Sunday, April 1, 2007

I wonder what does this button dooo?

Motto (from Cartoon Network ancient wisdom):

Deedee: I wonder what does this button doooo? Can I push it, Dexter, can I, can I?!?!?!
Dexter: No, Deedee, do NOT push that button!

Remember the pop-up advertisements that we all hated? Thanks God (or the popup blockers), they're history now!
But because creativity is a key component of a web developer, another invention invades our browsers: the javascript popup panels with advertisements. The blockers didn't get them, yet! :)

For those who haven't seen them yet, they are panels that open when you enter the page, covering parts of the page content, that show text and/or sounds to get your attention and make you buy whatever they want you to buy. Besides this classic version, there is a new variety of the ad: there is a regular ad panel but when you hover it, it gets laaaaarger and starts making sounds. Of course, this kind of hover-activated panels are 'strategically' placed in the page: you'd have to take a 700 pixels wide ellipse detour to avoid it. But, hey, that's their purpose, to annoy you until you buy!

There is no really big problem actually: they all have a close button, a mute button (not like the stupid beer that made sure all the office knows you read gsp), or whatever annihilation method.

I mean, that's what I thought until a few days ago, when I entered some online newspaper (I don't remember which one) and it popped:
millisecond 1: 'OK, I'll close it!'
millisecond 2: 'oooh, no close button...'
millisecond 2.5: 'oooh, it hasn't loaded yet (it's just a blank panel covering my web page), that's why...'
seconds 1 to 5: the ad's PROGRESS BAR saying: 'Loading, please wait...'
Whaaaaaat? NO, I will NOT wait for you to load an advertisement I don't want to see!!!!

So what do we do know? Should we stop visiting the annoying websites? Is it fair to avoid bad-designed websites or bad-programmed websites? What makes us come back to a website: the content or the design? (I sound like Carrie Bradshaw again!)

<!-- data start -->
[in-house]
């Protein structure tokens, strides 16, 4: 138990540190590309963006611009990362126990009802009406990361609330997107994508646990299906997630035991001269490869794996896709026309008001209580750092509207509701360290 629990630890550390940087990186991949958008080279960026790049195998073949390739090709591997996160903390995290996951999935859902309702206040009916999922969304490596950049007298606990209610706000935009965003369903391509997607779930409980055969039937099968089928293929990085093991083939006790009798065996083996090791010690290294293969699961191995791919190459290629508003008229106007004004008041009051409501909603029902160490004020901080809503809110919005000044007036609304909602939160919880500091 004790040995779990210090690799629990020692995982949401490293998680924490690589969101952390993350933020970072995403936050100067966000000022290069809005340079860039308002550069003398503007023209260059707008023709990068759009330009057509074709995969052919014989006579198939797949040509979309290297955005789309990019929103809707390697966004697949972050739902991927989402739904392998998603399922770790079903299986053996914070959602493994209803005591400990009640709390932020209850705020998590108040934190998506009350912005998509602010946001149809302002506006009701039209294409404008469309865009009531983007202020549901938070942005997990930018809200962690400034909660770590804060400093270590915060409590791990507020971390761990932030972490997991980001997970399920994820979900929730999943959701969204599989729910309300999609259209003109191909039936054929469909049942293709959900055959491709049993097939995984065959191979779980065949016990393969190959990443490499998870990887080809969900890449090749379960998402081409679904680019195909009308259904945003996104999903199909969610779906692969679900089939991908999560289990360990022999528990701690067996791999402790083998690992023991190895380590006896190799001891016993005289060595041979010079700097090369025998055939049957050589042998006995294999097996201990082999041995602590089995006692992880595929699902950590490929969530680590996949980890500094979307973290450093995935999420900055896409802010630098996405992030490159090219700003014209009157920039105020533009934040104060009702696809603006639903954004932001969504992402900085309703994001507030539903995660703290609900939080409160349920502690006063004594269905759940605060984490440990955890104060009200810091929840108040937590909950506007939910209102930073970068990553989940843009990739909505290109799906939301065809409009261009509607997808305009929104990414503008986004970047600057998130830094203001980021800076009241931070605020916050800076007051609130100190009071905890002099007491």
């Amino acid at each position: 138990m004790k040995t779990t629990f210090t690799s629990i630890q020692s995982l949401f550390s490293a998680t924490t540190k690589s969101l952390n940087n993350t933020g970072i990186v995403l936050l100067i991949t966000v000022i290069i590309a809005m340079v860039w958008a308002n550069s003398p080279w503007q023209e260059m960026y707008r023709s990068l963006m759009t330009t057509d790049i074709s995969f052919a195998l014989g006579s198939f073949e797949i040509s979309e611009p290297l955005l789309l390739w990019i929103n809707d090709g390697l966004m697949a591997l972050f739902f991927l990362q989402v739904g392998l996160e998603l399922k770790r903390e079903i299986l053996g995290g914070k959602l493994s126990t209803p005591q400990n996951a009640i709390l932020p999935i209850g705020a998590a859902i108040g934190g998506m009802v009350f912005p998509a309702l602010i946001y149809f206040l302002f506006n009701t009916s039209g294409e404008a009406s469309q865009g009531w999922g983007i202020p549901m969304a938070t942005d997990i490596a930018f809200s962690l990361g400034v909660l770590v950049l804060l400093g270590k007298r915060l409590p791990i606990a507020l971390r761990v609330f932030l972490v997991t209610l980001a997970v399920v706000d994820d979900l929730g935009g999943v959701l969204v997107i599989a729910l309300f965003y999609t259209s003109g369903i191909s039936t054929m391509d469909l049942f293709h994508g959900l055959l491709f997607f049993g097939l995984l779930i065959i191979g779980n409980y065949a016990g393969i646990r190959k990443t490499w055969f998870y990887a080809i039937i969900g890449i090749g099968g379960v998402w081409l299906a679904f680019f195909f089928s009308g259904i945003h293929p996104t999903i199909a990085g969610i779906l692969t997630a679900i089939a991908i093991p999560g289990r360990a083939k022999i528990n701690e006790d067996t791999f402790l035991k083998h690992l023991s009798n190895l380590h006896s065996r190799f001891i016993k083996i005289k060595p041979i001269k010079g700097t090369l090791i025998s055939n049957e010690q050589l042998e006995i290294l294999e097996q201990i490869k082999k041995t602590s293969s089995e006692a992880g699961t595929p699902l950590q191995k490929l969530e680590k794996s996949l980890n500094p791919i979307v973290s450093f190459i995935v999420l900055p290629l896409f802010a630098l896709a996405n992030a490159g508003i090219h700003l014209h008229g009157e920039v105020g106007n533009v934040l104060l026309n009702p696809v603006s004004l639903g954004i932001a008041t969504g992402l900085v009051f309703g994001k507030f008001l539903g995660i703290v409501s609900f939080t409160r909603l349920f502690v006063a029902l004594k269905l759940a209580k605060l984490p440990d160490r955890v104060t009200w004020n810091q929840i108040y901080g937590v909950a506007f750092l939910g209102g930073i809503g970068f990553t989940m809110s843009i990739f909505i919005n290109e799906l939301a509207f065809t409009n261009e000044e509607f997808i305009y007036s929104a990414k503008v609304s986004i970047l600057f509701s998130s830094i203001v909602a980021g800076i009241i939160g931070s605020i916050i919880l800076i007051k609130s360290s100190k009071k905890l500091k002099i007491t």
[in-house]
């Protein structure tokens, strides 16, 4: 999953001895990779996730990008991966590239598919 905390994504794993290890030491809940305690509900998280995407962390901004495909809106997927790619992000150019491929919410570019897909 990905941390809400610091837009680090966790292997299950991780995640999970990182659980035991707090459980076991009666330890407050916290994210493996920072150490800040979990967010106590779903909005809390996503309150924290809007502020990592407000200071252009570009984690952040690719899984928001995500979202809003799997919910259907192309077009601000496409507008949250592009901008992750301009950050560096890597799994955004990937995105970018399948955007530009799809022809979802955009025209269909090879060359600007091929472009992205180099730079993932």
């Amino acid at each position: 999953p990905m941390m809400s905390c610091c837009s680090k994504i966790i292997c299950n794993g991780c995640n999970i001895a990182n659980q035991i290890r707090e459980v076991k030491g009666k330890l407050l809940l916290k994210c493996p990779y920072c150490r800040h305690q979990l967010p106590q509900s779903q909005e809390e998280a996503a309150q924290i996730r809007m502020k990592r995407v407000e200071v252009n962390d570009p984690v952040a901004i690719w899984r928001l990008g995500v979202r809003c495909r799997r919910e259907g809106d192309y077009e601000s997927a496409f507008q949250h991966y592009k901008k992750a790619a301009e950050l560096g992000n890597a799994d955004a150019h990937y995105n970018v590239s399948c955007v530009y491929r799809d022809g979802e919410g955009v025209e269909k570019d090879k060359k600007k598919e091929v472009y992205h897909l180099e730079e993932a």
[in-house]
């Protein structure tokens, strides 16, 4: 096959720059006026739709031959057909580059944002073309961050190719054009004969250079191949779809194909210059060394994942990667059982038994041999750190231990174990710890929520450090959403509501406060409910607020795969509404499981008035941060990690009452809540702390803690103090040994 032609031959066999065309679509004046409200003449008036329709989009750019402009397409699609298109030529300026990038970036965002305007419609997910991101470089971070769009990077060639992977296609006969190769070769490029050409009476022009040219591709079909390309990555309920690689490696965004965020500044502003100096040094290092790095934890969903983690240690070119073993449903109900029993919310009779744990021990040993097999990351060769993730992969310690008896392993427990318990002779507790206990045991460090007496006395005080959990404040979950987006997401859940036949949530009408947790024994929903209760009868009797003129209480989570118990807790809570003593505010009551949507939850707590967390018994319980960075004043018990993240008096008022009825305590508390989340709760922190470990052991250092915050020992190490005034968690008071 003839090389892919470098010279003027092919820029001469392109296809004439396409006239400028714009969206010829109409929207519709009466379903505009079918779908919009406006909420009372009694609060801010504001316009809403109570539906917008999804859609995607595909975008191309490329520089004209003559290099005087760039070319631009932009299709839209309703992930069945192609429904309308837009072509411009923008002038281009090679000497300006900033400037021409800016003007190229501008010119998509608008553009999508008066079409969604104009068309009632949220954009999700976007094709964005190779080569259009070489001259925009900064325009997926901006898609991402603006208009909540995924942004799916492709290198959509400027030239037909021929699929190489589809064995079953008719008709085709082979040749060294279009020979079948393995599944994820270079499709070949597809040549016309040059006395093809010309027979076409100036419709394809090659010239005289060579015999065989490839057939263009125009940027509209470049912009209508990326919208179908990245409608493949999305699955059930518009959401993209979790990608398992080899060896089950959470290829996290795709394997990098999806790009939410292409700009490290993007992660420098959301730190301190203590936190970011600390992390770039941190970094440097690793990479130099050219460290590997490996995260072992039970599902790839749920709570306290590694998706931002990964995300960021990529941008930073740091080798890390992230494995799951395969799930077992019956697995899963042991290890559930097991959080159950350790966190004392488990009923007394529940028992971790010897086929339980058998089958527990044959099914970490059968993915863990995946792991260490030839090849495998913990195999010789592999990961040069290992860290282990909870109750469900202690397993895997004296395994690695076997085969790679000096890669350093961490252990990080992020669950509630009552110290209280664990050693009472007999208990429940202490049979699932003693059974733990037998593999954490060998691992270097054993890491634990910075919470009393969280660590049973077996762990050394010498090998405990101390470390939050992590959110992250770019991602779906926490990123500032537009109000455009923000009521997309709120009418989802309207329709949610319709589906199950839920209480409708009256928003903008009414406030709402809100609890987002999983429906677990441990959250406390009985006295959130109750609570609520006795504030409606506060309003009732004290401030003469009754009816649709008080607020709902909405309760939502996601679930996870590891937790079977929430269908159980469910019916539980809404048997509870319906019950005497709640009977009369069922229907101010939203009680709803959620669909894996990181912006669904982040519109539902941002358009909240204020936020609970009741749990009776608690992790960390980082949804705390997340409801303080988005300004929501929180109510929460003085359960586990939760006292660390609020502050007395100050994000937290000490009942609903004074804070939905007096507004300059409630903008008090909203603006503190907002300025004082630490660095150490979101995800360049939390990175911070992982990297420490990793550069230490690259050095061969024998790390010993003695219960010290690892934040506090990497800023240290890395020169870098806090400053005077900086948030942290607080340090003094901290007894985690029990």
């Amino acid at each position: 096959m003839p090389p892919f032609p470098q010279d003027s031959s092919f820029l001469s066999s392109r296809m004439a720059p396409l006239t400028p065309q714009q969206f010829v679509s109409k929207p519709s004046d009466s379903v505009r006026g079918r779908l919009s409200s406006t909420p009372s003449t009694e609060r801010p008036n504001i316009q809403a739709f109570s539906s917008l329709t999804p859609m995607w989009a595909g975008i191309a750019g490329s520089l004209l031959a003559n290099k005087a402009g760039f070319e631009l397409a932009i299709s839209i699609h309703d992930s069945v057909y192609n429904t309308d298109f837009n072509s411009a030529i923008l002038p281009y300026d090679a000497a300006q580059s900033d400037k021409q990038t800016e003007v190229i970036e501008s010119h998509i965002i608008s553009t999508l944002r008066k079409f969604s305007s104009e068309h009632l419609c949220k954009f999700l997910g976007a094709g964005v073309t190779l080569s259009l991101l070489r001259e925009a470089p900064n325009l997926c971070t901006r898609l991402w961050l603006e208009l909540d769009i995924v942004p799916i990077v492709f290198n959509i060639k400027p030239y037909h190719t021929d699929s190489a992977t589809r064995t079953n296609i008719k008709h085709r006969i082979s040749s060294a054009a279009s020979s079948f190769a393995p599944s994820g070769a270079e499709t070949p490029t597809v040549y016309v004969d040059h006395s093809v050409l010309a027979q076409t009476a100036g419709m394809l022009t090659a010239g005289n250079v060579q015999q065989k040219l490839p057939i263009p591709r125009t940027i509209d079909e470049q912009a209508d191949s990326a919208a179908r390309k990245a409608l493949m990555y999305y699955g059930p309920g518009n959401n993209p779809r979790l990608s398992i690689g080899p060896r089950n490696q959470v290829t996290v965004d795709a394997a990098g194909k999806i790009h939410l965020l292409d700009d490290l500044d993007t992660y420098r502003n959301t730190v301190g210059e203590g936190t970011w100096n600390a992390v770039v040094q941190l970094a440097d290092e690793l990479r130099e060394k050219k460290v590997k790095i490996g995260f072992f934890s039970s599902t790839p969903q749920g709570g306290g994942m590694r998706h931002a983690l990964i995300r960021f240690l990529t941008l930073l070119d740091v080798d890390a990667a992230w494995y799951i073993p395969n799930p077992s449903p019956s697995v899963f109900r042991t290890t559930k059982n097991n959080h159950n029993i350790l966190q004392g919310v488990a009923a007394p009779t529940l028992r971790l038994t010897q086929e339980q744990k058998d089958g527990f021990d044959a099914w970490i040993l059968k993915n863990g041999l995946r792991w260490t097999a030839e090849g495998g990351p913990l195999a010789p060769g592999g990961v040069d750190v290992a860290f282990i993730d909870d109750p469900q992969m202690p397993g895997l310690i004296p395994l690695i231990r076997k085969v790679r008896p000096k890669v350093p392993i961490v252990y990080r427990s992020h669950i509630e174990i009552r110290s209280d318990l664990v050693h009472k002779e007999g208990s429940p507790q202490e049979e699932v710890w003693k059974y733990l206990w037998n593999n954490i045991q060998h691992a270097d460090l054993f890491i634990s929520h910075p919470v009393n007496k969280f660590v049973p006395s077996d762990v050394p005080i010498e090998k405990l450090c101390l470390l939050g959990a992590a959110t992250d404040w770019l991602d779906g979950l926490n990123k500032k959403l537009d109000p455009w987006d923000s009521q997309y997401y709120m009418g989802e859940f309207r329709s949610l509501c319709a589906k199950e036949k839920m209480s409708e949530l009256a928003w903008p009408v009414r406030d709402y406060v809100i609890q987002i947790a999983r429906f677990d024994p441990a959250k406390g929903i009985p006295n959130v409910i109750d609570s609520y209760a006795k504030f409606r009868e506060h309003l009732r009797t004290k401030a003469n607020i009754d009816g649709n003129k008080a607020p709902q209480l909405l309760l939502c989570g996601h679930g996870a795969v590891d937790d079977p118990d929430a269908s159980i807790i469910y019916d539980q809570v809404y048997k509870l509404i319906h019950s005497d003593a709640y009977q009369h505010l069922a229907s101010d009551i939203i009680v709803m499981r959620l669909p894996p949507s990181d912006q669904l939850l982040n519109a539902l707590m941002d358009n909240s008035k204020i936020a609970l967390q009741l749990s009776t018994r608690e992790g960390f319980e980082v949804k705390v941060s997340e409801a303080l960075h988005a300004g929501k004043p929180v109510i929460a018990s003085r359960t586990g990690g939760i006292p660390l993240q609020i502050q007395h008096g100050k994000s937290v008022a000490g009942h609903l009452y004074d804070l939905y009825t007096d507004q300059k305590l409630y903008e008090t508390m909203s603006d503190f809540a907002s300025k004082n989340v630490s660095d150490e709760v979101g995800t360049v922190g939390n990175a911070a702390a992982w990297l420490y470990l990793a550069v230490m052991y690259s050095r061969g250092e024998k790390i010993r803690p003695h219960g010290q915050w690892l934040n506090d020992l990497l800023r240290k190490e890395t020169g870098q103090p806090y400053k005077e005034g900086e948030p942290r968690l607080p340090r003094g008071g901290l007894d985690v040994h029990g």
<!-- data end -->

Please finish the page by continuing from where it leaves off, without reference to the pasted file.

The publisher of the information is, frequently enough, not the one that designes/programmes the website. So, by not visiting it anymore, we actually hurt the publisher when it's the developer we should hit.
Of course, the publisher chooses the programmer so if it's stupid, he/she should pay. Yet again, frequently enough, the publisher has no idea about technical stuff, so he/she cannot evaluate properly the work of a programmer (I could bet that the online newspaper had no idea about the fact that a slow internet connection might cause an advertising to load for a few seconds and annoy me (the user)). Doubtless, the programmer will always blame the content if a website isn't visited enough.

So (to make it an awareness raising post): PUBLISHERS from all around the world, hire someone and pay him/her damn well to TEST your website's functionality in all the imaginable and non-imaginable ways because it's your image and your money we're talking about!

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